Trigger warning: please note this content contains references to drug abuse, alcohol abuse, PTSD, suicide.
When it comes to the qualities former armed service people bring to the workplace, Ingeus needs no persuading of their value.
In fact, the business is actively seeking ex-forces personnel through recruitment sites aimed specifically at those who have served their country and are now looking for jobs on ‘civvy street’.
Reliability, strong leadership, great teamwork, spot-on timekeeping, fierce work ethic, and an ability to think on their feet – all sought-after attributes that Craig Robbins says veterans can bring to any role. And the Personal Wellbeing Advisor, based in South Warwickshire, should know. When it comes to lived experience of what it’s like to come out of the forces and find worthwhile work, Craig’s been there, done that, worn the flak jacket.
Wanting to use his experience even further, Craig volunteered to chair the Ingeus Armed Forces Network, which exists to help service veterans settle in once they join the business. In the lead-up to Armed Forces Day on 24 June he is helping to produce a guide for Ingeus managers on what to expect when an ex-service person joins their team. It includes a wellbeing action plan and advice on the triggers that may bring back painful or horrific memories for veterans.
“It might sound silly but on bonfire night the sound of fireworks might affect people,” he says. “Remembrance Day and even Armed Forces Day can be a time when memories of mates lost in action resurface.”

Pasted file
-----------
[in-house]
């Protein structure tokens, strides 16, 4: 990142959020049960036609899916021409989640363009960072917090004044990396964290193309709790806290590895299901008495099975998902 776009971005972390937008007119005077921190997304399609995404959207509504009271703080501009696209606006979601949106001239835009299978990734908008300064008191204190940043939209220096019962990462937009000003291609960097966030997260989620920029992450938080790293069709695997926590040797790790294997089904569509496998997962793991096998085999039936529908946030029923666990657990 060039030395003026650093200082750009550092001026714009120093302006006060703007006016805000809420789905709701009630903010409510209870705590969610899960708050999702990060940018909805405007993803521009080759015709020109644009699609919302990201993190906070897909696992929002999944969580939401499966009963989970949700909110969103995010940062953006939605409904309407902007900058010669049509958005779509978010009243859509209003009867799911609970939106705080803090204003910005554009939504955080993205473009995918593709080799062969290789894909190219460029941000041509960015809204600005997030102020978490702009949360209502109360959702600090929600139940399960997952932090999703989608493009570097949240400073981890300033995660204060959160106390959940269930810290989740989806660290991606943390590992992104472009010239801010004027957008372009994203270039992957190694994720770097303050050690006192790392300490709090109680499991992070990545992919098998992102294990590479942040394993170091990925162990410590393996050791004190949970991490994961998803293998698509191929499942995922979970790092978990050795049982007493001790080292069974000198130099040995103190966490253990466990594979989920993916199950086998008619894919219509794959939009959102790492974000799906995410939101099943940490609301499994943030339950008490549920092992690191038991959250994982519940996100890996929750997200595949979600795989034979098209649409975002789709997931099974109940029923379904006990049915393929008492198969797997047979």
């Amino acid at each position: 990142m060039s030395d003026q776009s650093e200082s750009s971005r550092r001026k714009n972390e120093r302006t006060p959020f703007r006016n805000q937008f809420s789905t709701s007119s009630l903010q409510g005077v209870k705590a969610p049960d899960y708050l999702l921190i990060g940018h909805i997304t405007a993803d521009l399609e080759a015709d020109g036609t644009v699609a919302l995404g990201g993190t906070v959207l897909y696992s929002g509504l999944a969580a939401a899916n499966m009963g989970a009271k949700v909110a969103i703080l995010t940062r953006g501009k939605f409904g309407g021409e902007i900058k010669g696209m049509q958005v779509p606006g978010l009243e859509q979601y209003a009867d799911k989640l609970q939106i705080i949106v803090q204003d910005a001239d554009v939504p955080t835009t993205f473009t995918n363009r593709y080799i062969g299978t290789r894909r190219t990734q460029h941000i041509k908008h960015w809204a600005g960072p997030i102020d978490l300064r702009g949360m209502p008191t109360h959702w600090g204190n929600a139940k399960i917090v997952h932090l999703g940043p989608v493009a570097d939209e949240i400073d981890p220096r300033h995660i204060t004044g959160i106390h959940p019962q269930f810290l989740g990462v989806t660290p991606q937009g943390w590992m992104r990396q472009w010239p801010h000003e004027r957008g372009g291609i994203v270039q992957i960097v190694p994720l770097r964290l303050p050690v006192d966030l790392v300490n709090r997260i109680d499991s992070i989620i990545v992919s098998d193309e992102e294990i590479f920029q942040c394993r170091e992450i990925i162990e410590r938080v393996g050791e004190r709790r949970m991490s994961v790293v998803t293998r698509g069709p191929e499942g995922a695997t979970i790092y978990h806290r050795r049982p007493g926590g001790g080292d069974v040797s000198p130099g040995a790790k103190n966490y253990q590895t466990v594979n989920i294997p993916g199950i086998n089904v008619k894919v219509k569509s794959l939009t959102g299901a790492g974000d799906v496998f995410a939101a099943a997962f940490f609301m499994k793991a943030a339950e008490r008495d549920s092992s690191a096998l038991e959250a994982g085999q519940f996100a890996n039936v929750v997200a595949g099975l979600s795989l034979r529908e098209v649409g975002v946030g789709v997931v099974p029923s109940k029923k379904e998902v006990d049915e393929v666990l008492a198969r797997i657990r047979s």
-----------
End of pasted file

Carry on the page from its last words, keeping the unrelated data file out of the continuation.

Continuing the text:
The handbook also includes a directory of support services, many of them local charities, that managers can signpost for those who feel they need it.
Craig knows all about the difficulties some may encounter on leaving the forces. He spent 12 years in the Royal Greenjackets, serving on the front line in places like Bosnia, Northern Ireland and Kenya. He rose to the rank of corporal but decided to leave the Army to spend more time with his wife and two young children.
The 45-year-old says he experienced dark days once he left his uniform behind, despite finding work giving close protection to some well-known celebrities. Experiencing PTSD, he turned to alcohol and drugs to “dull my brain” against the memories, even contemplating suicide.
Now he is putting that experience and those memories to positive use, supporting people on probation who may be fighting their own demons. It also means he can help colleagues from across the business making the transition to a new way of life. He has introduced a section on the company intranet with advice for veterans themselves or their colleagues, as well as regular online drop-in clinics where people can talk directly to him.
“It’s not just for those who have served,” he says, “but their partners, children and families who may all have been affected by the loss or illness of a loved one or having to deal with long periods of separation.
“The support Ingeus gave me when I joined two years ago was just what I needed, it was superb. I can’t imagine working for anyone other than Ingeus.
“We are bronze level signatories of the Armed Forces Covenant, which shows we are veteran-friendly, but we are looking to go to the next, silver stage in recognition of the support we offer.
“I think Ingeus could become one of the leading employers of ex-service people. They have a niche set of skills and experience that are valuable to any business but particularly one like ours where often we are helping people who are struggling in life.
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